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Hawaiʻi is spending $417 less on services per child compared to 2005, report says

Casey Harlow / HPR

Over the course of nearly two decades, the state is spending about $400 less per child than in 2005, according to a new report from advocacy groups Hawaii Budget and Policy Center and Hawaii Children's Action Network.

Researchers concentrated on this year's proposed state budget and compared it to the 2005 budget — a time of economic prosperity prior to the Great Recession.

The report's lead researcher, and former executive director of the Budget and Policy Center, Beth Giesting says they focused on a handful of programs that ensure a child's well-being in budget and expenditure reports.

"That includes public education, economic security programs like housing and child care, children's protection programs like CPS," she told HPR. "But also programs for at-risk youth and Medicaid health care programs."

Giesting says they adjusted 2005's budget for inflation to give a more accurate comparison to fiscal year 2022. The report found the state budgeted $10,562 per child in FY22 — that's a $417 decline from 2005.

Giesting believes there are several reasons for the decrease.

"There has been a decrease in federal funding," Giesting said. "For instance, the Department of Education gets $44 million less in 2022 compared to 2005."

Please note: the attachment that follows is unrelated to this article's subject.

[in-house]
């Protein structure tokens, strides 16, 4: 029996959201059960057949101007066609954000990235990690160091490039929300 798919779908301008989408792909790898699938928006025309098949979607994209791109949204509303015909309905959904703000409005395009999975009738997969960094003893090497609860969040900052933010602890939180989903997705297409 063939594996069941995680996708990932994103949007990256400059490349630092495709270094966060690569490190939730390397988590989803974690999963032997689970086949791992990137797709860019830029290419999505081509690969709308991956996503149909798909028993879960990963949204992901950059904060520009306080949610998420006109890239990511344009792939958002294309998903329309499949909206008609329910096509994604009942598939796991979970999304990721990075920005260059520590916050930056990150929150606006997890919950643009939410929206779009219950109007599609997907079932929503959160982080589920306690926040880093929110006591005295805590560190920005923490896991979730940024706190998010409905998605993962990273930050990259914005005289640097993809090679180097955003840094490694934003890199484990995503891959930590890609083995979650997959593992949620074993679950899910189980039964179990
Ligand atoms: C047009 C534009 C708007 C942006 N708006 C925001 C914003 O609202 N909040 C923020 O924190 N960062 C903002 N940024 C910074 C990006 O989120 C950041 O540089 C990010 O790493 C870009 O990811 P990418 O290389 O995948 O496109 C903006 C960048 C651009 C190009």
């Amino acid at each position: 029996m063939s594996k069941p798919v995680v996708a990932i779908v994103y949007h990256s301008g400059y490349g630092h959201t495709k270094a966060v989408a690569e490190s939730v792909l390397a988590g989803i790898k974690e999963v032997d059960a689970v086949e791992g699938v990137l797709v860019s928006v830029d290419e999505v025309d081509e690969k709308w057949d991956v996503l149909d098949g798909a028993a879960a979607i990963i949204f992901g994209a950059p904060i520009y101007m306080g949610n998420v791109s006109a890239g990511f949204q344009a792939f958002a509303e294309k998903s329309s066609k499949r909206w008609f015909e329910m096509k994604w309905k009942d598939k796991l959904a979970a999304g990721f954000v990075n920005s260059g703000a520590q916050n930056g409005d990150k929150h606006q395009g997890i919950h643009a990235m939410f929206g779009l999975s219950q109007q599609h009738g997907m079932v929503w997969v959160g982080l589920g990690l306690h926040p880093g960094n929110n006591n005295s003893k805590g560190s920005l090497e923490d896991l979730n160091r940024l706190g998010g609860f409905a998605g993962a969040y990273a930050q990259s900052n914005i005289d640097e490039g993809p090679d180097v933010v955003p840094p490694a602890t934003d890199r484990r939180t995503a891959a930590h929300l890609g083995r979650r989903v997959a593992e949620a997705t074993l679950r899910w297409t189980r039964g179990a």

"As far as children's programs, as a proportion of the overall executive budget declining, I think part of that is because the Legislature has been focusing on meeting their public worker retirement obligations."

While state retirement is a fixed amount, Giesting says there are also issues when it comes to what is budgeted and what is actually spent. Researchers found that for every dollar budgeted, about 91 cents is actually expended for their programs.

Giesting tells HPR this is due to a slew of reasons. For instance, departments create annual budgets without knowing how much federal support they will get for the next fiscal year.

"But there are also a whole lot of other reasons why state departments are not able to always spend the budgets that are allocated to them," she said. "Sometimes they can't hire the right people. Sometimes they can't purchase things or it takes longer to do a procurement."

Giesting says if nothing is done, the decline in how much is spent on support programs will continue.

The report makes several recommendations state lawmakers could take to reverse the trend — such as: earned income tax credits, reinvesting in programs for at-risk youth, and maximizing federal subsidies for food, utilities, and child care.

Casey Harlow is an HPR reporter and occasionally fills in as local host of Morning Edition and All Things Considered. Contact him at charlow@hawaiipublicradio.org or on Twitter (@CaseyHarlow).
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